“What makes a good neighbour?” asks Jenni Juvonen.
“Someone who is considerate of their neighbours,” a voice in the audience answers.
“It depends on the person. Some people want to be left to themselves, while others enjoy having contact with others,” says another audience member.
It is a resident event at a Lumo building in Vantaa’s Koivukylä district. A cold November wind is blowing outside, but the club room is kept warm by about twenty of the building’s residents chatting with each other. The topic of the evening is being a good neighbour and, in particular, what it means in a multicultural apartment house. Jenni Juvonen, who has been in charge of the Finnish Refugee Council’s neighbourhood counselling activities since the start of the year, was invited to the event to provide an introduction for the discussion.
“For many people who come from other cultures, it is very difficult to figure out how to get acquainted with Finns. The community in an apartment building plays a big role in this,” Juvonen explains.
A multicultural Lumo building in Vantaa
Property Manager Milla-Roosa Pentikäinen and Lumo homes Housing Advisor Riikka Pasanen invited Juvonen to the resident event after attending a training event she had organised.
“I immediately thought of a couple of large multicultural Lumo buildings that could benefit from these kinds of discussions,” Pentikäinen says.
The residents of the Lumo building in Koivukylä represent well over a dozen different cultures, says Tuomas Kimpari, chair of the building’s Lumo team and someone who has been actively involved in resident affairs for a long time. He moved in back in the 1970s when the buildings on Sauvatie were brand new.
“The first residents with refugee backgrounds came from Vietnam in the 1980s. The first Africans came around the same time. In the late 1990s, a woman named Annie from Chicago organised English language classes in the club room,” Kimpari recalls.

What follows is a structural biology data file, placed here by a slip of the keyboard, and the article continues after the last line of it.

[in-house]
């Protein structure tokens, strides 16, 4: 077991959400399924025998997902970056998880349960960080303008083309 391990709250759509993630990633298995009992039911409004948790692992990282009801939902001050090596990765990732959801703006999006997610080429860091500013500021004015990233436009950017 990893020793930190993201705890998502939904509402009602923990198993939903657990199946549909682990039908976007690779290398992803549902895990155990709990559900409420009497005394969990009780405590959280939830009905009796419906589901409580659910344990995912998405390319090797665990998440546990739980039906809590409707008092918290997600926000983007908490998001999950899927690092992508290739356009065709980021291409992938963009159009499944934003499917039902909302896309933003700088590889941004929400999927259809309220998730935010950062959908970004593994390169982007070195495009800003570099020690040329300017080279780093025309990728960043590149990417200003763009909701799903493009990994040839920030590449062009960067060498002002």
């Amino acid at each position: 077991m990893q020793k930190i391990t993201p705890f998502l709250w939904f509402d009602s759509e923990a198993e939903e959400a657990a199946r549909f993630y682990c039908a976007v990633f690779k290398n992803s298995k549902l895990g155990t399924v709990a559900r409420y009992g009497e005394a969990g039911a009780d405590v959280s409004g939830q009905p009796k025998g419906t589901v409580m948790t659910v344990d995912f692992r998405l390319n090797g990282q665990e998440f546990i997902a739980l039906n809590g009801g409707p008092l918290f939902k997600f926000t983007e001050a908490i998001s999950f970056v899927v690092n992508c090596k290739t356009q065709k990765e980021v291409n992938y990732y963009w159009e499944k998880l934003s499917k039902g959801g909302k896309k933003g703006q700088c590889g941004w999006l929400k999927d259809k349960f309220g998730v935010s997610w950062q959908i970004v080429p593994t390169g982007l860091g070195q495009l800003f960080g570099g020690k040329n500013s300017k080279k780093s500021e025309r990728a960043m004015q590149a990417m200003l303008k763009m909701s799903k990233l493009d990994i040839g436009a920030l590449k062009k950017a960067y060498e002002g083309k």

The coming together of different cultures can occasionally cause friction among the residents. Life in a Finnish apartment building may be difficult for someone who is not accustomed to it. Immigrants with limited language skills may not understand the house regulations, not to mention the countless unwritten rules and customs.
According to Pentikäinen, disputes in the building have arisen on issues such as the rules of the shared laundry facilities, which not all residents have understood. She adds that every building faces largely the same challenges. Noise is the most common reason for complaints.
“That comes from people having different lifestyles and different ways of managing their day-to-day chores. They sometimes fail to consider how their actions might affect the building’s other residents,” Pentikäinen explains.
Misunderstandings are the biggest cause of problems
The participants at the resident event have various personal experiences of multicultural encounters – both good and bad. They mention things such as smoking, scarves and dirty dogs. Some are bothered by representatives of foreign cultures calling them racist when all they want to do is remind them about the common rules that everyone is expected to follow.
“Immigrants come from a wide range of backgrounds and the problems usually don’t stem from culture,” Juvonen explains.